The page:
Design and Technology GCSE: Energy needs of the body
A fact-packed but light-hearted animation, featuring the vocals talents of Radio 1's Greg James, the takes a look at the energy the body needs to function, energy balance and recommended exercise.
Without energy it would be impossible to carry out any basic daily activities.
Energy is needed for breathing and even sleeping, as well as sport and other activities.
Macro-nutrients, such as protein, fats and carbohydrates are sources of energy.
The recommended amounts of energy that should come from protein is 15%, while it’s 35% or less from fats and 50% from carbohydrates.
Of the 50% from carbohydrates, 39% should come from bread and pasta and a maximum of 11% from sugar.
A person’s energy requirements depend on their age, gender and activity levels. Men and boys generally need more energy from foods than women and girls.
Athletes need more energy than someone who is sedentary. Exercise is essential for everyone.
Adults are recommended to take at least 30 minutes exercise 5 times a week and children and young people 1 hour every day.
When energy intake matches energy output it is known as energy balance. If a person’s energy intake exceeds their output, they gain body weight.
A person loses weight if their energy intake is less than their output. Balancing energy intake with output maintains a constant body weight - energy balance.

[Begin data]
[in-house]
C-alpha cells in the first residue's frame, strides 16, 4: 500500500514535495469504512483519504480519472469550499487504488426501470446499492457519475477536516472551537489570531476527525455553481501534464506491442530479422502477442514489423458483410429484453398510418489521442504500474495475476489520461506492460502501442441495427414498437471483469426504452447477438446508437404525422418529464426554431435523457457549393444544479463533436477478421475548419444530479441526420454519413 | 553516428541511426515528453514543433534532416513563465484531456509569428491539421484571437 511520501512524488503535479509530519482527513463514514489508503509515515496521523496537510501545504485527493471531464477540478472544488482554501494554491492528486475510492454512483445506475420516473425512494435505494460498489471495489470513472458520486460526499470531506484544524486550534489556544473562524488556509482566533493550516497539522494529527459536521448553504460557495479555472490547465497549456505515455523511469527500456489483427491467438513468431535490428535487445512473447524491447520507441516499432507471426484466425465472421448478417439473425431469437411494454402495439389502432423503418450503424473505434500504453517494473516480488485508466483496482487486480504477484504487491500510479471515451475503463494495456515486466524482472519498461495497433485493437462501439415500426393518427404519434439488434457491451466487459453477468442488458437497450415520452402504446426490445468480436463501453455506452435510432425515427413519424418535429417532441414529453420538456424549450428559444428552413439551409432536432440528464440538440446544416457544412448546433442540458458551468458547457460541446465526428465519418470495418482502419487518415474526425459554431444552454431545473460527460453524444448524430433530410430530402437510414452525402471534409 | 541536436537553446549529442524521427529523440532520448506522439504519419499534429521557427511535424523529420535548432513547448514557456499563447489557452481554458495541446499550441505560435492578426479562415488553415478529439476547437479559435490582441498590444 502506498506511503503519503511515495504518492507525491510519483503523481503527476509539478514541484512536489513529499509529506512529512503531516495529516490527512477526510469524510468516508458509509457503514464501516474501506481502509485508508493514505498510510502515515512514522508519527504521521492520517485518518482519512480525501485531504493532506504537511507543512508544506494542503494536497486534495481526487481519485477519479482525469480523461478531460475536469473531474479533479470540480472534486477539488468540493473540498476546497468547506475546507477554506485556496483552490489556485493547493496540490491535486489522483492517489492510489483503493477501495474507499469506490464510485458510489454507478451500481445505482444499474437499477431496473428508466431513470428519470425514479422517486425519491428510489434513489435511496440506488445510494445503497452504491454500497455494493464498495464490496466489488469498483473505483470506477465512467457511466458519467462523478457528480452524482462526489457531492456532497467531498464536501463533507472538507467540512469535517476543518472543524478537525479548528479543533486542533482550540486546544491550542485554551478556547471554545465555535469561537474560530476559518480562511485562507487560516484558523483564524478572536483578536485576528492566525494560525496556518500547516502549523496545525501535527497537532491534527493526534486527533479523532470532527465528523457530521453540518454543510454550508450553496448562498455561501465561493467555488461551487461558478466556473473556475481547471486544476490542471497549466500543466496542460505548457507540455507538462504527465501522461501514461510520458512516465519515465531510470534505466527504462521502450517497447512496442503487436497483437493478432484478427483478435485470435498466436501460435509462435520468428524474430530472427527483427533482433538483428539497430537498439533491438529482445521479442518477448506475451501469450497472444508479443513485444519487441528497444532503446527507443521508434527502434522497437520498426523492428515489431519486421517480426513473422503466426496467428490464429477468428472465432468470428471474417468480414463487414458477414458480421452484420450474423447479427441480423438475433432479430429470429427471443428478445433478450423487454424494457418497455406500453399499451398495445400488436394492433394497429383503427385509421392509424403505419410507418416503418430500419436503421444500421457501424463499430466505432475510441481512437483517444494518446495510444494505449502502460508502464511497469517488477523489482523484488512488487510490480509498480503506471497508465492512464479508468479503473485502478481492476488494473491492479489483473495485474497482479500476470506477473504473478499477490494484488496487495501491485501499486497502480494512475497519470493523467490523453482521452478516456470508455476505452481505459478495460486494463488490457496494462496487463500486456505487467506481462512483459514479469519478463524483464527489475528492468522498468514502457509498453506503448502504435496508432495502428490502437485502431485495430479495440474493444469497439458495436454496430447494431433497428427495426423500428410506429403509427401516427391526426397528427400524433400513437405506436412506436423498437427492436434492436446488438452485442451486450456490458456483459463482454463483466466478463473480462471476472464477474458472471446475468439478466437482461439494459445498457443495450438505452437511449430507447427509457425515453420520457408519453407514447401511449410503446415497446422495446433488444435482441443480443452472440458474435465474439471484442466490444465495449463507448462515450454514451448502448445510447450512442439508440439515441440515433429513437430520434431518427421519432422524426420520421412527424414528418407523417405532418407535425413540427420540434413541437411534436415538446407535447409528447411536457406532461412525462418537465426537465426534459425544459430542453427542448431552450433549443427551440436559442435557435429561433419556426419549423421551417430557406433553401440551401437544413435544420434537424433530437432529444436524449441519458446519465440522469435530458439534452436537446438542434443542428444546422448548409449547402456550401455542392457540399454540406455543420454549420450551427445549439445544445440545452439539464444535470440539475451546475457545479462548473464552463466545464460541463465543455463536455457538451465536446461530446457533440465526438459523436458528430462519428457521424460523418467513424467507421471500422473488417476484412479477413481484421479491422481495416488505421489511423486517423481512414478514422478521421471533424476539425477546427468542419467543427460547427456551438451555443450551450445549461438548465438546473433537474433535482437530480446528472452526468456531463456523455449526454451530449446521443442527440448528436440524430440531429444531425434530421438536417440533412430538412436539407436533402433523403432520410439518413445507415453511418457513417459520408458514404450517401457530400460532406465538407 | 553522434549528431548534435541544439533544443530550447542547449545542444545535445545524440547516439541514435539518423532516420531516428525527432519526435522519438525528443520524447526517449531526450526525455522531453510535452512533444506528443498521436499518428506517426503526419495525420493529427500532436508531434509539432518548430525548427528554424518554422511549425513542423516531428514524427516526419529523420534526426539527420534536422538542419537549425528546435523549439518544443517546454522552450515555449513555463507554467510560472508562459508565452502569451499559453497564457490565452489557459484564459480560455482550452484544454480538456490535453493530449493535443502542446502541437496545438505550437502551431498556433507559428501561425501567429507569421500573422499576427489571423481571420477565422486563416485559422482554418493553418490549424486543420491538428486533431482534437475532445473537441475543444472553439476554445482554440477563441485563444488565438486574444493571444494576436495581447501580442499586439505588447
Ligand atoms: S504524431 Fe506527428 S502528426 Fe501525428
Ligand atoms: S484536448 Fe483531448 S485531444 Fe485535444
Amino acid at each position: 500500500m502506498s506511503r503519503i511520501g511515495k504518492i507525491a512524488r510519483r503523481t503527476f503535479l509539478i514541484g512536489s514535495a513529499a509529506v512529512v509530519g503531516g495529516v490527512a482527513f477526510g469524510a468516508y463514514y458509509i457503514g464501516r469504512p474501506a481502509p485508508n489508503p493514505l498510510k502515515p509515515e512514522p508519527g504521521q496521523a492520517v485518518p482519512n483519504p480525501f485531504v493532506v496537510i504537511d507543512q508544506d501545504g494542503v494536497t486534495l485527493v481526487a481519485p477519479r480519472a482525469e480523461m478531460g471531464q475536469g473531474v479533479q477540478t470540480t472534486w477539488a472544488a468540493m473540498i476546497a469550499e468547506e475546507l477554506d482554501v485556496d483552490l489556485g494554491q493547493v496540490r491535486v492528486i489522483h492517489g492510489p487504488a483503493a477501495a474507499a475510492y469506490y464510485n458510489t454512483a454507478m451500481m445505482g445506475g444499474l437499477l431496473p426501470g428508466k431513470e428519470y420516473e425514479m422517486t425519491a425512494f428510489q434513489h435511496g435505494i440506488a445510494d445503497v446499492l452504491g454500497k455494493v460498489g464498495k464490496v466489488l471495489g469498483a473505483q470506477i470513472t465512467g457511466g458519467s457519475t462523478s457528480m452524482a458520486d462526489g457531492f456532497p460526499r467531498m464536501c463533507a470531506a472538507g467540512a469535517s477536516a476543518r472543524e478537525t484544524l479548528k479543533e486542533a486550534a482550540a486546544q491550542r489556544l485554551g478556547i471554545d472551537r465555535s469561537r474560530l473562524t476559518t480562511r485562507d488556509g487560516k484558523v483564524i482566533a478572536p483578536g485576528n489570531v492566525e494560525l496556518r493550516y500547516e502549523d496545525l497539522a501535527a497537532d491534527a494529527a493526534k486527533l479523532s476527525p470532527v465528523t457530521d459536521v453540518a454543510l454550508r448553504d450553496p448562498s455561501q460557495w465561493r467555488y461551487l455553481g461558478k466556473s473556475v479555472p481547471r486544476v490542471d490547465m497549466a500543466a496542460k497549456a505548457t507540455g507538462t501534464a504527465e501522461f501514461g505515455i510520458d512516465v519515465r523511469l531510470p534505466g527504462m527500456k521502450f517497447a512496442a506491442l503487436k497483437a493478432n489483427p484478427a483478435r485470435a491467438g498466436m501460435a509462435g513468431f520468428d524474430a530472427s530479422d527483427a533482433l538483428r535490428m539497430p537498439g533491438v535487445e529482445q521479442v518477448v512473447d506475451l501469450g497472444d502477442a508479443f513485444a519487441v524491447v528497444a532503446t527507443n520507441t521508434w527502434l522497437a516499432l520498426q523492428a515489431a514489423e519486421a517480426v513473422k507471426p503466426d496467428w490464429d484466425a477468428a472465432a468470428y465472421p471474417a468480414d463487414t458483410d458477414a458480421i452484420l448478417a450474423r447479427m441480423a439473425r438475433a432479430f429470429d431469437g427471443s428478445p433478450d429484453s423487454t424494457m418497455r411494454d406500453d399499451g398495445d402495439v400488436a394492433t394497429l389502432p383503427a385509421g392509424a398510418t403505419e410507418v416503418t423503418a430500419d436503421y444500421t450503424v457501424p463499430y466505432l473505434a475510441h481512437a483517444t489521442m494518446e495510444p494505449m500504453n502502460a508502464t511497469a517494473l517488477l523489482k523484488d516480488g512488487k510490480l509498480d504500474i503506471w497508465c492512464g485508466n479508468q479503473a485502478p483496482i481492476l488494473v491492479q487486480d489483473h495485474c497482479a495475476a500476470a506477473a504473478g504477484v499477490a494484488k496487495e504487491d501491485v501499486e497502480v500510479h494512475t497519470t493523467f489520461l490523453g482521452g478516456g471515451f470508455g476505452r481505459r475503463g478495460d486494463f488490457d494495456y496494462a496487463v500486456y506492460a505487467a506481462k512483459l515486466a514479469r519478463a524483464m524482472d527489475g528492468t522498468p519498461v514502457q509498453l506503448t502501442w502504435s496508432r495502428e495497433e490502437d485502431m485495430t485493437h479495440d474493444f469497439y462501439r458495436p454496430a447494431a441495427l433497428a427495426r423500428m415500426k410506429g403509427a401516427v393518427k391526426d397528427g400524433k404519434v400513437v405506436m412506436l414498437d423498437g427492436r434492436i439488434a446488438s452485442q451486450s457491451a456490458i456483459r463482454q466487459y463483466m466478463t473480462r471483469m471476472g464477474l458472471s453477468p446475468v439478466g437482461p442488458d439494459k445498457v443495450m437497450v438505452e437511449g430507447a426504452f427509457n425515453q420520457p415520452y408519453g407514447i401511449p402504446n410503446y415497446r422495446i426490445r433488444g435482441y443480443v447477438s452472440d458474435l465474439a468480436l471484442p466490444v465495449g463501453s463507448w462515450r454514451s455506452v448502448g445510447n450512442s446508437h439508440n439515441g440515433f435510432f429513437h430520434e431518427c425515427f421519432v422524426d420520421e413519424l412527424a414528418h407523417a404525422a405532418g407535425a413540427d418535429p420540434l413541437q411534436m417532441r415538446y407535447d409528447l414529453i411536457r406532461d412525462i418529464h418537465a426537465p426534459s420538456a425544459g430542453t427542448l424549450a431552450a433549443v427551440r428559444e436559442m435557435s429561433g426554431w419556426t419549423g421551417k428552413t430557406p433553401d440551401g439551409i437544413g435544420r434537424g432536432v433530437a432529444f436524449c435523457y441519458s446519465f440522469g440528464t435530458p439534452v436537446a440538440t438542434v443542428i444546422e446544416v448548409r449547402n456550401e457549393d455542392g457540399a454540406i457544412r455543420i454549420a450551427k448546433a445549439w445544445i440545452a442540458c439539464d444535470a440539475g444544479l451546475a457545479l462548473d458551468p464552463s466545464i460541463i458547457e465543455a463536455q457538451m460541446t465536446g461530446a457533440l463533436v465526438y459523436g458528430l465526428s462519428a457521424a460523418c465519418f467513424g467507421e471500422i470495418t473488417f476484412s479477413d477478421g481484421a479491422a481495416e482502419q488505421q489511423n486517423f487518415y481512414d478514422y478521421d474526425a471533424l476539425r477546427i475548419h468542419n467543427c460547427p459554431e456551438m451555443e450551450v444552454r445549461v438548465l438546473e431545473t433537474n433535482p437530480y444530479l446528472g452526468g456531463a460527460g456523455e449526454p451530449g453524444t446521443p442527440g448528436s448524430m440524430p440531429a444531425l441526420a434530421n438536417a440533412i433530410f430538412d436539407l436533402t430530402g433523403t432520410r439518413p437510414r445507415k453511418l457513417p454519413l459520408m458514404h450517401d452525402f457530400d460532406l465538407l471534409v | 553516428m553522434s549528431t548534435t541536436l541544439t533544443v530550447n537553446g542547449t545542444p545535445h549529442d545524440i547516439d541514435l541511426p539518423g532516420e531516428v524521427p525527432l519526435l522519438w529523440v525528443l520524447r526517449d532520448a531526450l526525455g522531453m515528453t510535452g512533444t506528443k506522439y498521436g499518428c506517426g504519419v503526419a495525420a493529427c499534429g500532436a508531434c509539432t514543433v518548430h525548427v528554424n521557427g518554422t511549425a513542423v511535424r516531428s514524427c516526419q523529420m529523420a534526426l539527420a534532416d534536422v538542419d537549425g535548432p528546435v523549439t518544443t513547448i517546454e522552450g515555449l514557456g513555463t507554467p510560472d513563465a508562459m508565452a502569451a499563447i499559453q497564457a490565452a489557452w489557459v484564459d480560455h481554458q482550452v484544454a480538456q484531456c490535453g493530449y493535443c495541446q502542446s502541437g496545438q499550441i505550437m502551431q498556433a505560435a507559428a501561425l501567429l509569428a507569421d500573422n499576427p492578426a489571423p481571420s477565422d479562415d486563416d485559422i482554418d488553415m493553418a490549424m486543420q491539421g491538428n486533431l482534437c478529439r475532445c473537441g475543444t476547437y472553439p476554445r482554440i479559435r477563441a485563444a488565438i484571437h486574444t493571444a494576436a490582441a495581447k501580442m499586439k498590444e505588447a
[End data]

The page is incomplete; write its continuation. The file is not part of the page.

The Royal TV Society award winning, BAFTA nominated team behind this series includes internationally renowned author and illustrator Chris Mould and one of the UK's foremost food and nutrition experts, Anita Cormac OBE.
This clip is from the series Food Preparation and Nutrition.
Most people like sugary, roasted or fried snacks but they can impact negatively on our energy balance.
Students could research typical values per 100g of Energy (KJ and Kcal) in popular branded snacks.
Which have the highest energy values? Students could devise and prepare a healthier snack that is low in sugar, fat and salt and evaluate the product for palatability and appeal as an alternative to higher calorie purchased products.
This clip will be relevant for teaching Food Technology and Modern Studies at GCSE in England, Wales and Northern Ireland.
This topic appears in OCR, Edexcel, AQA, WJEC KS4/GCSE in England and Wales, CCEA GCSE in Northern Ireland